The Moral Basis of Democracy: Sunday Morning Talks to Students and Graduates

By Arthur Twining Hadley | Go to book overview

SELF-CONSECRATION
1917

Blessed are they that have not seen, and yet have believed.

THE life of the community demands the sacrifice of the individual life. This is the doctrine of the gospel; this is the teaching of history. A selfish nation is to all intents and purposes a dead nation. Athens, Rome, Byzantium, Florence, have in turn illustrated this truth. Outward splendor might hide from the public eye the decay that lay at the heart of things, but it could not abolish that decay or prevent its rapid progress. No amount of wisdom or riches could avail for the protection of the city, if the children had lost the underlying habit, which characterized their fathers, of subordinating personal claims and interests to the needs of the commonwealth. Self-sacrifice is a political necessity, no less than a Christian precept.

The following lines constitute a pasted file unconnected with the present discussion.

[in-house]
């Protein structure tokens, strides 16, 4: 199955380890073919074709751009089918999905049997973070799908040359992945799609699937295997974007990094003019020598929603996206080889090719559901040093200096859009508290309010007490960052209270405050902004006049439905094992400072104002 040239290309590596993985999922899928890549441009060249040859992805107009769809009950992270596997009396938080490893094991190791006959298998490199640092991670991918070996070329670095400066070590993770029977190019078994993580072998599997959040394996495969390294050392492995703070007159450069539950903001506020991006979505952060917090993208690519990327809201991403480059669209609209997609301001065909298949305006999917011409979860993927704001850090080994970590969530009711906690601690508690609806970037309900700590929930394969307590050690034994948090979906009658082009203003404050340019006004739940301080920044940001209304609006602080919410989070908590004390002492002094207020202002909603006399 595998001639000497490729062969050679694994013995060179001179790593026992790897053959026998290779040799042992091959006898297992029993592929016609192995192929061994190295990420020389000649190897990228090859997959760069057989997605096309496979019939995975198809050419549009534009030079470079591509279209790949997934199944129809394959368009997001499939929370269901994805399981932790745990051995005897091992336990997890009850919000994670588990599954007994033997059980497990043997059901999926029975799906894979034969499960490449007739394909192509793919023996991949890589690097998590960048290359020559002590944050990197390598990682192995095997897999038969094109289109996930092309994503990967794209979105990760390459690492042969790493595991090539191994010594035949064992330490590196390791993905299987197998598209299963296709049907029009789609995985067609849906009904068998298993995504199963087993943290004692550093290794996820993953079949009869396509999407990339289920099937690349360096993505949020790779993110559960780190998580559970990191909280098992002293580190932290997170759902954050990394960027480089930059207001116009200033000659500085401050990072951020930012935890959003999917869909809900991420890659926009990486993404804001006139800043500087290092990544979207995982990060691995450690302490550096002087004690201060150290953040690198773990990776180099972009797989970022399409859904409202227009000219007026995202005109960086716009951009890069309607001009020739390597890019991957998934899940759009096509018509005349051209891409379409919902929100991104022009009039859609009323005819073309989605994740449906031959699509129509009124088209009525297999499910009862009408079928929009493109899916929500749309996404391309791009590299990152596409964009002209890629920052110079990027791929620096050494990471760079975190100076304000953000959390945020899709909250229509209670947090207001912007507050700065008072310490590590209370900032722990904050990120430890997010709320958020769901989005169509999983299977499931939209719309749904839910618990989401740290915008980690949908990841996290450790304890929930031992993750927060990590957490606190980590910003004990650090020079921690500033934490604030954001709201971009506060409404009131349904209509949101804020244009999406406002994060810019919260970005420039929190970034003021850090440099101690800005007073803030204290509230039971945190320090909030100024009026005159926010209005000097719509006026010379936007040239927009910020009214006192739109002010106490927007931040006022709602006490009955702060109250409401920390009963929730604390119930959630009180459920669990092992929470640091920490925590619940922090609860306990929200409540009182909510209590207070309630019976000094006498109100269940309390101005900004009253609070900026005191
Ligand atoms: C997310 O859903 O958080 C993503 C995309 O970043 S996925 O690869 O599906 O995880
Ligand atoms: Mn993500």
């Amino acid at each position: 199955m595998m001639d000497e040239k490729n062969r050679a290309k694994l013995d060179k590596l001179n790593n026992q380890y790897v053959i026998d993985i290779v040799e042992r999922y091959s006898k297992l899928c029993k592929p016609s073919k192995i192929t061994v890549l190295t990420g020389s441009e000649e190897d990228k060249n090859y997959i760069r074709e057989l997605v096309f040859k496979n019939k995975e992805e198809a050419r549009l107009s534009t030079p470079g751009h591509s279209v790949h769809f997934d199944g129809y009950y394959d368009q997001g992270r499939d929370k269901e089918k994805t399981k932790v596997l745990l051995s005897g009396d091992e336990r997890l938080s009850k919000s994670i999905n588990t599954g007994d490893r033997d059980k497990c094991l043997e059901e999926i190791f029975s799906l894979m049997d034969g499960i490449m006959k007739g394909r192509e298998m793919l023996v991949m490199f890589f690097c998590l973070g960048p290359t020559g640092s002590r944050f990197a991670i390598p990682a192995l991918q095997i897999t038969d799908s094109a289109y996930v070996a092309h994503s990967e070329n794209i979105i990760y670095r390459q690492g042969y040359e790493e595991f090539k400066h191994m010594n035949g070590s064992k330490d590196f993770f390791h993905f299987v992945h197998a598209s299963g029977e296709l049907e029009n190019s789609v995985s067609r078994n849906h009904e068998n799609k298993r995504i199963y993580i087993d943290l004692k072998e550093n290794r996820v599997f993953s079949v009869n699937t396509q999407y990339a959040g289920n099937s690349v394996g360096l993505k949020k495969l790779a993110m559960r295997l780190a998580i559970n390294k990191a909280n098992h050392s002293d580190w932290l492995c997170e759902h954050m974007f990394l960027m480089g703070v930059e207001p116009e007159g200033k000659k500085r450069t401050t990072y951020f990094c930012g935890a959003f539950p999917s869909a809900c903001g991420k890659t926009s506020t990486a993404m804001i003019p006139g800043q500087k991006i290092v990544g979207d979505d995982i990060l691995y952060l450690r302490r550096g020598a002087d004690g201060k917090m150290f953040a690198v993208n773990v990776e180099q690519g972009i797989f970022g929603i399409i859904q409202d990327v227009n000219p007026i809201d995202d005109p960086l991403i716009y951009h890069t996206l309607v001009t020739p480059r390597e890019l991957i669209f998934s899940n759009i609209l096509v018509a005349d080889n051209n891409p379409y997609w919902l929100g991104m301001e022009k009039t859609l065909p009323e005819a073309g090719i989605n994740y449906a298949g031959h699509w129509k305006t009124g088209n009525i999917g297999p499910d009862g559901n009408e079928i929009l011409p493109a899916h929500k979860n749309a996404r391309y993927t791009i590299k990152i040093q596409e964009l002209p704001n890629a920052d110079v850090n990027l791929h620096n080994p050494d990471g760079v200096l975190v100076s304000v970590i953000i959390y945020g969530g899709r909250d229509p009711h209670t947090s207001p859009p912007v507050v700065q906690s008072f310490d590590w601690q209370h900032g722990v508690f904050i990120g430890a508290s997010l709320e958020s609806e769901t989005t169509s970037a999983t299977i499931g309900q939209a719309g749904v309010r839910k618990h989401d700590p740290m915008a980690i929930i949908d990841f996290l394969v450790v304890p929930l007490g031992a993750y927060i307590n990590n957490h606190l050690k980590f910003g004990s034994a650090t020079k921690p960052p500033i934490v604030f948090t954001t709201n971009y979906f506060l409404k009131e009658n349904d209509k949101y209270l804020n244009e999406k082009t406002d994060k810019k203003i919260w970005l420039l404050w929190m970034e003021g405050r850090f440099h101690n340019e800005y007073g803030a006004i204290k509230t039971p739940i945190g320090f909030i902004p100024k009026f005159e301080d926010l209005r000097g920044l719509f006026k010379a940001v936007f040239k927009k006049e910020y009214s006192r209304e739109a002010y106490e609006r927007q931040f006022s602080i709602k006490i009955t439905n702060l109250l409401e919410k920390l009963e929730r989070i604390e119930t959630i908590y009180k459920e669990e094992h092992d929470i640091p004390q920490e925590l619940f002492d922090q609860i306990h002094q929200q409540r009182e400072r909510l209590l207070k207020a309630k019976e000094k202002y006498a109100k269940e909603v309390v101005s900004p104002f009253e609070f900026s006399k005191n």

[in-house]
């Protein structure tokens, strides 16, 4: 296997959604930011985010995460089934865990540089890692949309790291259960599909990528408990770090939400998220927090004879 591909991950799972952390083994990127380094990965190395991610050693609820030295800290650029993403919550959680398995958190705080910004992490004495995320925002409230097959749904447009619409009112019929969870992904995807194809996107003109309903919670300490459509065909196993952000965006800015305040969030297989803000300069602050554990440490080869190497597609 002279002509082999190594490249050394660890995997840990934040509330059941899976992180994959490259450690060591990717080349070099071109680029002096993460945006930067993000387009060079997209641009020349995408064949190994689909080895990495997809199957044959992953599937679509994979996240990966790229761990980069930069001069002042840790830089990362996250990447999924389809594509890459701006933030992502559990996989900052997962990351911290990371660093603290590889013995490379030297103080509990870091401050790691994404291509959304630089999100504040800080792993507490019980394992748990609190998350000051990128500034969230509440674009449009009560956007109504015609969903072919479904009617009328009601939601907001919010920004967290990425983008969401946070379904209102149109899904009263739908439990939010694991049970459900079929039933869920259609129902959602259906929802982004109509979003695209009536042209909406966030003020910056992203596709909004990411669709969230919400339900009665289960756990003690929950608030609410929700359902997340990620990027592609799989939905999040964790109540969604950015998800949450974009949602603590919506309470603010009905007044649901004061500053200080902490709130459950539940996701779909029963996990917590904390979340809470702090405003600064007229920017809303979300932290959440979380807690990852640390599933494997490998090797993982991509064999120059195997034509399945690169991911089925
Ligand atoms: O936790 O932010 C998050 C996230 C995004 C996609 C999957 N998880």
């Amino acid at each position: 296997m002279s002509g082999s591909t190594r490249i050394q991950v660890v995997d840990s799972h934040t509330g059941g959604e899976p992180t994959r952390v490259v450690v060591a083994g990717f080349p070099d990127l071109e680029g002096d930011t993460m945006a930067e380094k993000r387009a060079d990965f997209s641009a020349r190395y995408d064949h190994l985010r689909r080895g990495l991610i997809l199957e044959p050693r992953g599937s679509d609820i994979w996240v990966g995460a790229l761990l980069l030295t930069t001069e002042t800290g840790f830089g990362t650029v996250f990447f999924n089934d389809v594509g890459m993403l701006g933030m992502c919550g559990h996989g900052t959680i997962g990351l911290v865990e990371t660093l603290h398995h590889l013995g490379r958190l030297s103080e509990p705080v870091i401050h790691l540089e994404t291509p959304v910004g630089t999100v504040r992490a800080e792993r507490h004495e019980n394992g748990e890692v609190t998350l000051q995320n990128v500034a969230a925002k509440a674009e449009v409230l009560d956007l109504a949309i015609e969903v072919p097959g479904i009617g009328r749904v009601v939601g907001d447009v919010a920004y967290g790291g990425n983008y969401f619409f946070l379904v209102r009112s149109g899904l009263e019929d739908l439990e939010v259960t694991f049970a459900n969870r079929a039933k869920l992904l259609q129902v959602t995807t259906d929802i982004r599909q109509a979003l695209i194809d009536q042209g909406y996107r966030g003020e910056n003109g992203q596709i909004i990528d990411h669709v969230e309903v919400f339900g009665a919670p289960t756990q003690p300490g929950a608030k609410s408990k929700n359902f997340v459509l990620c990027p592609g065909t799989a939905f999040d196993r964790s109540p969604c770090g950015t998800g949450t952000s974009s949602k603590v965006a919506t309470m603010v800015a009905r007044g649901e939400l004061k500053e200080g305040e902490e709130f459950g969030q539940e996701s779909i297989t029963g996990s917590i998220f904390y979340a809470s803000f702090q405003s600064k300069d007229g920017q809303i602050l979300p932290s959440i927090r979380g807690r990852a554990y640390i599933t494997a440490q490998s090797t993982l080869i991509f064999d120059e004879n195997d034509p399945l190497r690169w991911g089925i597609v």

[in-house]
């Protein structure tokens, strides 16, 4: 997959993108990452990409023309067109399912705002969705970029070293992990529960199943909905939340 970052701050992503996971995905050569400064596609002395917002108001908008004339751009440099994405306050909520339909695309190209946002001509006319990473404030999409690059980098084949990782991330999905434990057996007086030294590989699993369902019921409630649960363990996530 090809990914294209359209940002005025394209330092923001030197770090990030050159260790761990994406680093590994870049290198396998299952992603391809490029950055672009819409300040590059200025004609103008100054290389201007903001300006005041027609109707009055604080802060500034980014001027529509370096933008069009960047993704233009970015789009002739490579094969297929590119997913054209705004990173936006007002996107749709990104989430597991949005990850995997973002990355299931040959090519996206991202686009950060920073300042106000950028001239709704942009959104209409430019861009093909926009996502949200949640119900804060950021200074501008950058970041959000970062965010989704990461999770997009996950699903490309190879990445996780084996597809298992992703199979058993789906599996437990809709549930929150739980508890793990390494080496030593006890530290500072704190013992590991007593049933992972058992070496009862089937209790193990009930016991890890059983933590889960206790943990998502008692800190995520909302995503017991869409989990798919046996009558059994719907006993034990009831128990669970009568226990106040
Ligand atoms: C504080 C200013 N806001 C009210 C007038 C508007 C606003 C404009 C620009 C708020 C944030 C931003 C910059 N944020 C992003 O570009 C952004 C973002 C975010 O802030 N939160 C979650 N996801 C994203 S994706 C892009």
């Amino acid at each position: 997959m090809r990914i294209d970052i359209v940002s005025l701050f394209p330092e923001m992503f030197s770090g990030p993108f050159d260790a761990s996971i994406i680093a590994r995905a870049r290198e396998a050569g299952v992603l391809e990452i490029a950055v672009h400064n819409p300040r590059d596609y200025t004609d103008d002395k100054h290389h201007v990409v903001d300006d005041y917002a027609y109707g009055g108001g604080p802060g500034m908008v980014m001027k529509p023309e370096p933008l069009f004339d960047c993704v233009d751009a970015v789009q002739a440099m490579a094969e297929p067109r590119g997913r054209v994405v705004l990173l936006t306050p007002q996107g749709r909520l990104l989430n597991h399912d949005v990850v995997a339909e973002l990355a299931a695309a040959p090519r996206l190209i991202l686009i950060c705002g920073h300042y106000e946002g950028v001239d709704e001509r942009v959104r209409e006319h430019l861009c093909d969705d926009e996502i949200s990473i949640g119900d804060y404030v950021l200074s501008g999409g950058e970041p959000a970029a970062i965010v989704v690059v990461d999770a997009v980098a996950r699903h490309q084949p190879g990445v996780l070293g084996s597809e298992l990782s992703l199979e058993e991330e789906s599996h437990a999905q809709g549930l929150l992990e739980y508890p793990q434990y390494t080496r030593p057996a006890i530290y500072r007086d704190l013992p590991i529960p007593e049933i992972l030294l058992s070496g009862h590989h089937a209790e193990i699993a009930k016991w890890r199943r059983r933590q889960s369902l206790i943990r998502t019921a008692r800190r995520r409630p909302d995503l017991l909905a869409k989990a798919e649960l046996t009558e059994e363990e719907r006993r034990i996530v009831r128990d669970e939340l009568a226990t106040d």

Among the lower animals the subordination of the individual to the needs of the community is secured by instinct. The bee or the ant is compelled by its very structure to incur labor and hardship that the community of bees or ants may prosper. The same spirit of instinctive self-sacri-

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